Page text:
Elections tend to develop their own tone, their own leitmotif. Thus far, this UK general election is largely about strategy.
Rather than a contest over a particular policy or policies, it is about manoeuvring to gain tactical advantage.
That is perhaps implicit in the principal motivation for calling an election now - which is to give the incumbent government an opportunity to take advantage of the perceived weakness of the official opposition at Westminster.
That tactical leitmotif recurred in the chorus of contradictory comments which comprised weekly questions to the first minister at Holyrood today.
Yes, there were issues of substance. But those were generally subsumed within the arguments over political machination. Who would ally with whom? Who would disdain whom?
I suspect I am not alone in finding the exchanges less than elevating. Indeed, my preferred description might rather be enervating.
However, we are where we are. An election is under way. And so, entirely understandably, everything is viewed through the prism of that contest.
Nicola Sturgeon heaped contumely upon Ruth Davidson for the latter's refusal to condemn the so-called rape clause: the UK Conservative statute which requires women to declare they have been raped if they wish to claim tax credit for a third child, the statutory limit being two.
But, again entirely understandably, the argument moved relatively swiftly into a strategic consideration. What, inquired the First Minister, would the Tories do, unchecked, with a larger majority at Westminster?
Some might say that begs the question as to what the existing SNP contingent has contrived to do at Westminster to constrain the Conservatives. But Ms Sturgeon's point was about relative power and its exercise.
She characterised the Labour Party as "useless" and its leader, Jeremy Corbyn, as a definite loser. Which begs another question. Why did she suggest yesterday in Westminster that she might contemplate a "progressive alliance", including Labour, if the numbers stacked up?
I think that reply was perhaps slightly off message. Certainly, such a strategy has not featured in the published statements by the FM which have concentrated upon countering what she characterised as the austerity and hard Brexit approach of the Tories.
And, even more certainly, it did not feature in the FM's comments today. Jeremy Corbyn, she said bluntly, would not be entering Downing Street, with or without external help.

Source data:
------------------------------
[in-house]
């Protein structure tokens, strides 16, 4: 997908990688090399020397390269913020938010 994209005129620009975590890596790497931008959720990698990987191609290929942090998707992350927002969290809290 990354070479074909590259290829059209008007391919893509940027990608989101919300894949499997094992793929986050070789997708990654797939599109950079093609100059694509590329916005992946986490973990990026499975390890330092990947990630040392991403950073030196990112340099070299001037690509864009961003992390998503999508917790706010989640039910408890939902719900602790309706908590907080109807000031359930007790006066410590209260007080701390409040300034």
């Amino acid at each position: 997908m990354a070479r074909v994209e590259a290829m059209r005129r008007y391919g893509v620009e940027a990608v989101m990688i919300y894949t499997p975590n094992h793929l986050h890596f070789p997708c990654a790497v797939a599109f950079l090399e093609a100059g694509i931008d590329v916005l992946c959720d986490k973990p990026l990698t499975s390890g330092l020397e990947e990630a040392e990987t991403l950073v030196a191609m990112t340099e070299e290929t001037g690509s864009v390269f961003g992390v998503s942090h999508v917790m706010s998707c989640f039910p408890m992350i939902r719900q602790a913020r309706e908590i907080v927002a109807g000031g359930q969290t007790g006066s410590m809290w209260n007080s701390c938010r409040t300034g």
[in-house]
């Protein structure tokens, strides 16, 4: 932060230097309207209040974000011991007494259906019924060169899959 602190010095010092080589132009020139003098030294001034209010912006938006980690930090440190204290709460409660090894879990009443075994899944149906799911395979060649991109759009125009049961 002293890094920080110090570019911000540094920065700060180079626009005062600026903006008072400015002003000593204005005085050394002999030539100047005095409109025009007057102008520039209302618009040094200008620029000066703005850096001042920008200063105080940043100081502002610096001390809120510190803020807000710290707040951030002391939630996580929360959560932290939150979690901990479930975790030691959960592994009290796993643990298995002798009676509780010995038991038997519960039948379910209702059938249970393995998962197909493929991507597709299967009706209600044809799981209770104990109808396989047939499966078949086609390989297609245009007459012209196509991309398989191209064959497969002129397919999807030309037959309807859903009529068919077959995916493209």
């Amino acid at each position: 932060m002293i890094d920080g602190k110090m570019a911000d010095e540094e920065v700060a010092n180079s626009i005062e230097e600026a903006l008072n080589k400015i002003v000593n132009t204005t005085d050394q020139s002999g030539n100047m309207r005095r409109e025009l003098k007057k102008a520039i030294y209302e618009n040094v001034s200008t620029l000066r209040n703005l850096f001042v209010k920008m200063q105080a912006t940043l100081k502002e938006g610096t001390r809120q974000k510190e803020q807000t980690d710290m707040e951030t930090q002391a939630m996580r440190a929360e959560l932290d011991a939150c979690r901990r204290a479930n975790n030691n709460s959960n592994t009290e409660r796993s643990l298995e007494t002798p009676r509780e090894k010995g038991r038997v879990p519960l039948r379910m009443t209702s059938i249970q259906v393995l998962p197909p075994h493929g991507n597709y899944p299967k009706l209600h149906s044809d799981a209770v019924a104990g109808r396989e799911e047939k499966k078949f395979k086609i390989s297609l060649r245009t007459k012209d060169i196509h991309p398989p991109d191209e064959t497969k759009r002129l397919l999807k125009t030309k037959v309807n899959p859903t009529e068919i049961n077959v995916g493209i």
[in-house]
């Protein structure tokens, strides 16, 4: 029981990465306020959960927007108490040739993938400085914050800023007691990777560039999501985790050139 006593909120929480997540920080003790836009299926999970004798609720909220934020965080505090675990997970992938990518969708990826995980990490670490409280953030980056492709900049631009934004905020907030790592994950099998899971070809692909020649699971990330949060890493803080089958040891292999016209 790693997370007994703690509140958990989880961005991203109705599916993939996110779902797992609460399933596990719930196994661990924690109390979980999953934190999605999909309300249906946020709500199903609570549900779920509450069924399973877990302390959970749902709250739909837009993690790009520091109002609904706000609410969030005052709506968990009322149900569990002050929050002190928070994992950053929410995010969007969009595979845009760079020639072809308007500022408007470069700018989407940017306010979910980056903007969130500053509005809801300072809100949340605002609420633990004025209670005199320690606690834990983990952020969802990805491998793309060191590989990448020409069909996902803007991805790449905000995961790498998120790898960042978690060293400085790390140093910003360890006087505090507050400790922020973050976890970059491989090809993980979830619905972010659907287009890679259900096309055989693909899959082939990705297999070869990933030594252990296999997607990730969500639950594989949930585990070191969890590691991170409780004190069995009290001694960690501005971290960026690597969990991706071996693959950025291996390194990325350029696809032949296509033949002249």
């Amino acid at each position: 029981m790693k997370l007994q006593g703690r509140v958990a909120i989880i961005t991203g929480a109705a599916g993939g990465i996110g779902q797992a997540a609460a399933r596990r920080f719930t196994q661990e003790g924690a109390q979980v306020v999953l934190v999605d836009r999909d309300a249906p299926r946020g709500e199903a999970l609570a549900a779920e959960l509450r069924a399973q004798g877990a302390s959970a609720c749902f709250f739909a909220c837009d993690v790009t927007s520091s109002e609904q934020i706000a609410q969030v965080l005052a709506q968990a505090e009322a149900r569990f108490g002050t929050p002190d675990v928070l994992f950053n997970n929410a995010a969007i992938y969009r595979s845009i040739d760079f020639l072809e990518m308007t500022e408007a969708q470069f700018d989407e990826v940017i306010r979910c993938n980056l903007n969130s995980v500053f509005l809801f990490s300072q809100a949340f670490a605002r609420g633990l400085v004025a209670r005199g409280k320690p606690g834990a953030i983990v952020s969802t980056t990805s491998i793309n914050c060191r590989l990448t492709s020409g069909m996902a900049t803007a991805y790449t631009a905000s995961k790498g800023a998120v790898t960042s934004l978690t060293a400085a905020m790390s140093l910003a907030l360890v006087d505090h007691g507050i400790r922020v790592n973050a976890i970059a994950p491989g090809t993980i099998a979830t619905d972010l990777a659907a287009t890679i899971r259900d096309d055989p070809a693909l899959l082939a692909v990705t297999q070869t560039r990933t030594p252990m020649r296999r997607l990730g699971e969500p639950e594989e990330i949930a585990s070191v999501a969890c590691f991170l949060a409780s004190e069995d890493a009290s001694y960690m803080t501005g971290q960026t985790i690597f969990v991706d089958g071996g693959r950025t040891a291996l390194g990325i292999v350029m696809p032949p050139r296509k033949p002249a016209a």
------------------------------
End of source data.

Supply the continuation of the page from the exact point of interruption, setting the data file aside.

What was required was a strong Scottish contingent to contain the Tories. It will not astonish you to learn the political colour of that proposed cadre. In essence, it is an amended version of the strategy deployed by Ruth Davidson at the Holyrood elections last year when she posited herself as leading a strong opposition.
As for Ms Davidson today, she too was in tactical mood. She accused Ms Sturgeon of seeking to propel Jeremy Corbyn into Downing Street. For the first ministerial reply, see above.
Tactics too in the exchanges with Labour's Kezia Dugdale. Ms Dugdale said the SNP wanted a Tory UK victory because it might drive Scots towards support for independence.
In response, Ms Sturgeon reminded the Scottish Labour leader that she had been less than complimentary about Mr Corbyn in the past. The FM also noted, with dry wit on hand, that it was scarcely her fault that Labour was seemingly in decline.
Soft on Europe?
For the Liberal Democrats, Willie Rennie wanted early sight of the SNP manifesto. He suspected it might not feature absolute, unconditional support for the European Union. He knew, he said, what Team Sturgeon were up to. They were appealing to Brexiteers by "going soft" on Europe.
Now, there has been some manoeuvring by the SNP over this question, largely predicated upon the prospect that, by the time of the next Holyrood election, the UK (including Scotland) might be out of the EU.
The talk was of working back steadily towards the EU perhaps through the conduit of the European Economic Area.
But such does not comparably apply to a UK election held seven weeks hence. Britain (including Scotland) is, for now, still in the EU. Any necessary sophistry can presumably be deferred.
So, yes, Nicola Sturgeon engendered some bogus oohs and aahs today when she noted that she accorded priority to the European single market. But she also repeated, staccato style, her mantra that she supports membership of the European Union.
And the manifesto? Patience.